Click here to print this page

Planning Retirement Online

Art Masterclass - 107

How to Paint a Ginger Cat in Watercolour with Alison Fennell

In this portrait (below), I aimed to express the peaceful and slightly aloof look on a cat’s face, and a pair of stunning cool turquoise green eyes. To paint him I used a controlled wet-into-wet technique for the early washes then used wet onto dry as the painting developed and I needed sharper detail.

You will need


  • Stretched Arches hot-pressed 200gsm 100% cotton rag paper (20.5x25.5cm)

Winsor & Newton Professional Water Colour

  • Raw sienna
  • rose madder genuine
  • French ultramarine blue
  • burnt sienna
  • Winsor orange
  • Winsor blue
  • cobalt turquoise
  • cadmium scarlet
  • burnt umber
  •  raw umber
  • Winsor violet
  • plus titanium white opaque watercolour

Watercolour brushes

  • Synthetic Rounds Nos. 8, 6, 3 & 0

HB pencil

How to Paint a Ginger Cat in Watercolour with Alison Fennell

Step One

1. Draw the cat’s body using a HB pencil.

2. Wet the entire inside of the body shape with clear water. Allow the water to sink in until there is a faint glisten on the paper.

3. Add a dilute wash of Winsor orange and cadmium scarlet to the face, body and paws, leaving some patches of white paper unpainted.

4. Paint a dilute wash of Winsor violet and raw umber under his chin, the top of his head and inside the ears. Tilt and turn the painting gently to help spread the paint then lay it flat. This wash can be uneven; we don’t want a solid, flat block of colour so allow some areas to be different strengths in tone.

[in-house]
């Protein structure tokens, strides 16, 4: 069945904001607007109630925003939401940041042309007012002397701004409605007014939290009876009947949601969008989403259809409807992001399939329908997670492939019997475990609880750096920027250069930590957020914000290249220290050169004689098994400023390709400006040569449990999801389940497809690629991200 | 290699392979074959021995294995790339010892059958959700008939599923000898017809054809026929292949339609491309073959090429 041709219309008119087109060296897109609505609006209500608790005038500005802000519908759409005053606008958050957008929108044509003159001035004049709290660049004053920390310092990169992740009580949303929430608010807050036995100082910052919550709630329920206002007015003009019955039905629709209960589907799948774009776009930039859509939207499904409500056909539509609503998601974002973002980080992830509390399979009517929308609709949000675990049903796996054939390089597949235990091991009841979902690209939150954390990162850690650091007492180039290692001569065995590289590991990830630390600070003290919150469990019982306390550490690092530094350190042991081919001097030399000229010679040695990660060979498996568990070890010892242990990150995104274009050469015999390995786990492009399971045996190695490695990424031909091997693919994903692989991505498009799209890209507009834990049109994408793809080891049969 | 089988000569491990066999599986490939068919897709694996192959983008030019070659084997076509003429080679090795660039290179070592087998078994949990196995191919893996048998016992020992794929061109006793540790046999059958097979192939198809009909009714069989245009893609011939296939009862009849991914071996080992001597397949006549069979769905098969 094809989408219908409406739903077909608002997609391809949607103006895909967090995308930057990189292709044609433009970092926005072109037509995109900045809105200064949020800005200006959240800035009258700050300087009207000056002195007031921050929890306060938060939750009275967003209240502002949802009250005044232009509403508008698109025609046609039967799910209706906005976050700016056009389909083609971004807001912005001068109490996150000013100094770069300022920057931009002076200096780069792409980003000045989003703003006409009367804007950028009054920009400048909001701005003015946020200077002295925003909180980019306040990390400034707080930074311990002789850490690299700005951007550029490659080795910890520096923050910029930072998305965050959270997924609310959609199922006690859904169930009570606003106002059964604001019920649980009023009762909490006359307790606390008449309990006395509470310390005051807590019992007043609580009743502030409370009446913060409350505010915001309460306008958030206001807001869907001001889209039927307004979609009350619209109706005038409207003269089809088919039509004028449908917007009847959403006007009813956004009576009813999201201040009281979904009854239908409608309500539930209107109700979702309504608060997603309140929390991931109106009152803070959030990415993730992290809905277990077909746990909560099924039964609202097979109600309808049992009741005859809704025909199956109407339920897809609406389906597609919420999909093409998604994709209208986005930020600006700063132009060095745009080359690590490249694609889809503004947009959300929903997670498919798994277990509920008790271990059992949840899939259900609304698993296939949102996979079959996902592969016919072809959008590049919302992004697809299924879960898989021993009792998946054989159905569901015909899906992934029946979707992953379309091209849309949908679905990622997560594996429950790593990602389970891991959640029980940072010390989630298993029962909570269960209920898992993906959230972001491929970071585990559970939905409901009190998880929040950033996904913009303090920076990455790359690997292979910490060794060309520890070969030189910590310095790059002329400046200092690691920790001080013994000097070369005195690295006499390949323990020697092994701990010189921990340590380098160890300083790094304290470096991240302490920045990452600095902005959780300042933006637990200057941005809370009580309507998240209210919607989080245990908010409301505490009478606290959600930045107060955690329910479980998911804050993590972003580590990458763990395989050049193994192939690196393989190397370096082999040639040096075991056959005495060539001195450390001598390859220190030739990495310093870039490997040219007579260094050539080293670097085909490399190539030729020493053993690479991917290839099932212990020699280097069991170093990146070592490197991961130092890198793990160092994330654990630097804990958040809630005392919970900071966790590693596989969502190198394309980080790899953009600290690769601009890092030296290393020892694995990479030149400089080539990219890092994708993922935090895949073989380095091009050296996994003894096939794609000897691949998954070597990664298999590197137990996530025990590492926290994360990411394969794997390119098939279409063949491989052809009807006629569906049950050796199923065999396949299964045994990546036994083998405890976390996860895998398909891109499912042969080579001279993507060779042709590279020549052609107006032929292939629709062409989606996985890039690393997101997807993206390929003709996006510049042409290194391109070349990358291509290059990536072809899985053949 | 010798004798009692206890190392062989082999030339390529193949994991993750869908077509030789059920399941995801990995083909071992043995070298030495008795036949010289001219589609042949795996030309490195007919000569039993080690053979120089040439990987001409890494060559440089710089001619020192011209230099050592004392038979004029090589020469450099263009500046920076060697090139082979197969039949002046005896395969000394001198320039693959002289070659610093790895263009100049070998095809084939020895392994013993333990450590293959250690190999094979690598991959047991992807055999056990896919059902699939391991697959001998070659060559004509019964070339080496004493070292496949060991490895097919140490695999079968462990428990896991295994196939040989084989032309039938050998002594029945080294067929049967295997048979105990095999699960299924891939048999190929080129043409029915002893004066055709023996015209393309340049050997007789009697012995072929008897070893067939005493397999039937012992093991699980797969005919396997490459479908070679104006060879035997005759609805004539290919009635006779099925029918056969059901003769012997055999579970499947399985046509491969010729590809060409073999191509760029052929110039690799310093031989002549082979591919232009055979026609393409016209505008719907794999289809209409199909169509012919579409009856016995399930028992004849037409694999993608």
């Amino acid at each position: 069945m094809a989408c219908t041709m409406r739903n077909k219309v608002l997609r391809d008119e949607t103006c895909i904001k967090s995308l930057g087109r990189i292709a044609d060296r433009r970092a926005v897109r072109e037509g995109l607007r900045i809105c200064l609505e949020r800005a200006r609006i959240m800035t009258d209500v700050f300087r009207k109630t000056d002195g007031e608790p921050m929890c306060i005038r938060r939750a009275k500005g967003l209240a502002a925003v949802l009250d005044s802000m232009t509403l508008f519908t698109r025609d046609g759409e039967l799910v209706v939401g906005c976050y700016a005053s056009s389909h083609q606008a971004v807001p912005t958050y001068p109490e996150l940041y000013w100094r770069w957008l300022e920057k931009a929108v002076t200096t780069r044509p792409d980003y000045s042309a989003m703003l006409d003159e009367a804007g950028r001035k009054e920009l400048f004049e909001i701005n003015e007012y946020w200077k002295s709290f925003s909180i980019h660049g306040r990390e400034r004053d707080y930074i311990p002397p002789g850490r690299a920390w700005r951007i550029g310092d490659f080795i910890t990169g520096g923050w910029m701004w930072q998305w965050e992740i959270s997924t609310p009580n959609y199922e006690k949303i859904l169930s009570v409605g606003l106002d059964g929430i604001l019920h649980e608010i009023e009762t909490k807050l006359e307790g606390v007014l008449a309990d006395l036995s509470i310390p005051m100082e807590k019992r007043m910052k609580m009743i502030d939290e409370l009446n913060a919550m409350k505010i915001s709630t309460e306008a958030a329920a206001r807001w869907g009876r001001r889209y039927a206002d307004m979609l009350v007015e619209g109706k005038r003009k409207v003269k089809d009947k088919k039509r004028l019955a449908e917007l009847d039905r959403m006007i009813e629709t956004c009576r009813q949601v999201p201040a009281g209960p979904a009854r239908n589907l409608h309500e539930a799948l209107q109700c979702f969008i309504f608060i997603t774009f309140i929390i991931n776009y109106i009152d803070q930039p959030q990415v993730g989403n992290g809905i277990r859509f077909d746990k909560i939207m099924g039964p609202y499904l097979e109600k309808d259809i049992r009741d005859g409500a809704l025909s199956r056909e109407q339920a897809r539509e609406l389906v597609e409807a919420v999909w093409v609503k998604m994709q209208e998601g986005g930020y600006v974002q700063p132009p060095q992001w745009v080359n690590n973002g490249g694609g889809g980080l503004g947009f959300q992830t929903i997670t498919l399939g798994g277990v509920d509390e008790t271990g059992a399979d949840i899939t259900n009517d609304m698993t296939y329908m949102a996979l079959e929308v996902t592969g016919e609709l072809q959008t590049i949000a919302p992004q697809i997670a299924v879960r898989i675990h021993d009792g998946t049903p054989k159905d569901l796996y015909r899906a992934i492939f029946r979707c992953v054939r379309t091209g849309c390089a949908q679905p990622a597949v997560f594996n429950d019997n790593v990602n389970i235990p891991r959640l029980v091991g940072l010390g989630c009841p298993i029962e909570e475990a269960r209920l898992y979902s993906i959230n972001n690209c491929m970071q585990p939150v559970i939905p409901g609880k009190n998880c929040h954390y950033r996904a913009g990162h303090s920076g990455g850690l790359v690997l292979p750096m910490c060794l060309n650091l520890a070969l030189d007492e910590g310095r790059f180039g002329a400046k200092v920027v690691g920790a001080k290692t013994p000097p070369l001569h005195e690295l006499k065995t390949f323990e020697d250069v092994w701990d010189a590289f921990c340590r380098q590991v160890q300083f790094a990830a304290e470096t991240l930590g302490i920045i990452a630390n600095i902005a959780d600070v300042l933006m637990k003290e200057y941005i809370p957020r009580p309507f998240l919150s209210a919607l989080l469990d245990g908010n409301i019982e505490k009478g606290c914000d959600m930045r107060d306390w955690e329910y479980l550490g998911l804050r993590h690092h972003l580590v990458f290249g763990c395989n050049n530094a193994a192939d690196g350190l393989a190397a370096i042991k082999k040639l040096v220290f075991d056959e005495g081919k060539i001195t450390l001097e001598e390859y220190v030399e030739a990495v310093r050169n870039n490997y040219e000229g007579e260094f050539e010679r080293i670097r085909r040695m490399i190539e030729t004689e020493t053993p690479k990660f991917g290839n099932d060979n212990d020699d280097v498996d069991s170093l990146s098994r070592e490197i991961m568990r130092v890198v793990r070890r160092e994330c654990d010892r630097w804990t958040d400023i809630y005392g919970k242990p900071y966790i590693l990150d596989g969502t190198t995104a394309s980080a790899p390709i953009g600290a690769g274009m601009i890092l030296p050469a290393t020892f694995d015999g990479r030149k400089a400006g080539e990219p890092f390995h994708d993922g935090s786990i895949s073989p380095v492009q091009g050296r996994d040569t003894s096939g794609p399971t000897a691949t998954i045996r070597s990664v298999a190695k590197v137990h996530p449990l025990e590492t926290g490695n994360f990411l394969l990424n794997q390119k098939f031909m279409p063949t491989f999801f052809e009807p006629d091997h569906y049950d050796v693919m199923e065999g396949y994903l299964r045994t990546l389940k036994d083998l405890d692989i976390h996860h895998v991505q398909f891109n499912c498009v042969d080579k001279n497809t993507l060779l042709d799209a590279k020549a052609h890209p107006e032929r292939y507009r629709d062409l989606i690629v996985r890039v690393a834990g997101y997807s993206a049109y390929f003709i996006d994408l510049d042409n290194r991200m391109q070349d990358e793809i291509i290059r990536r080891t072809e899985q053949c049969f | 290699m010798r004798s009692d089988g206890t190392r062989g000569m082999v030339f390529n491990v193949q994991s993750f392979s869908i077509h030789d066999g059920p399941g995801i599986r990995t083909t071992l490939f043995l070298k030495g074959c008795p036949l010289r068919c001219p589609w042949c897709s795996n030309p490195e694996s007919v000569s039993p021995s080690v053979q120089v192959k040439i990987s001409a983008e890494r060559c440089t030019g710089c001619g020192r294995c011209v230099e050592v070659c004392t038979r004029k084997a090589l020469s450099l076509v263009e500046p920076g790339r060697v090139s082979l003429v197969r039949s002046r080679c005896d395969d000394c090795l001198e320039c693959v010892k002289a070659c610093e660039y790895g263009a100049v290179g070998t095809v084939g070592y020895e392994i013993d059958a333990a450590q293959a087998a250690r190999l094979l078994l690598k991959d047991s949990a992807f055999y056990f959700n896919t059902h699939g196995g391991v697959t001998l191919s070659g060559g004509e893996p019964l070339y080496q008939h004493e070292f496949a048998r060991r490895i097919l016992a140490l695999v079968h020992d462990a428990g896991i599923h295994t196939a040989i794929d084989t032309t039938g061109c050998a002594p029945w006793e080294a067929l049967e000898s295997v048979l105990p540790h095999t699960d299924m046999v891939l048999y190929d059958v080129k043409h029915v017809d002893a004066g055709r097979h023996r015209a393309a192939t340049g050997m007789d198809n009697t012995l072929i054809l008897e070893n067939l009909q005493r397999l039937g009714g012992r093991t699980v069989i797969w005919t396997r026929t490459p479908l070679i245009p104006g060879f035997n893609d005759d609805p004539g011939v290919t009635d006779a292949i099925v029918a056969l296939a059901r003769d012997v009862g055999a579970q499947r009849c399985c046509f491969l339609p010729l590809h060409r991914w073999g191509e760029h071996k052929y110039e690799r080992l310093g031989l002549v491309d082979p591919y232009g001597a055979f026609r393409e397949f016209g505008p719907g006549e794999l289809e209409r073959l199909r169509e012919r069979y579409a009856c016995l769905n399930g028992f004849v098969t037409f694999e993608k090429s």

5. Still working on moist paper, quickly add much darker passages of burnt umber, burnt sienna and French ultramarine.

6. Add Winsor blue and cadmium scarlet around the eye socket. It is fine if these bleed into each other a little.

Step Two

While the paper is still moist, use a small No. 0 brush and a mix of Winsor orange, cadmium scarlet and burnt sienna to paint stripes on his paws, neck and face. These will soften slightly.

Step Three

1. Once the painting is completely dry, carefully re-wet the face and neck with clean water and allow it to soak in until there is a satin sheen on the paper. Re-paint the stripes, the side of his left-hand cheek, the inside corner of his eye and the flat of his nose using a mix of Winsor orange, cadmium scarlet and burnt sienna.

2. Add a touch of dilute Winsor violet under his chin.

3. Use a slightly moist clean brush to soften some hard edges here and there for variety.

Step Four

1. Re-wet the paws and body with clear water and allow the satin sheen to appear. Paint the paws with a mix of raw umber and bunt sienna, and paint the dark shadow clefts between his thigh, elbow, neck and body in a darker mix of raw umber, burnt sienna and French ultramarine. This will soften beautifully yet still convey form due to their tonal contrast with previous washes.

2. Use the same mix for the corner of the eye clefts, the whisker follicle spots, and the gaps between the claws and toes. Also use this mix to paint the stripes again, but this time use a slightly broken line to suggest fur.

3. Allow to dry completely.

Step Five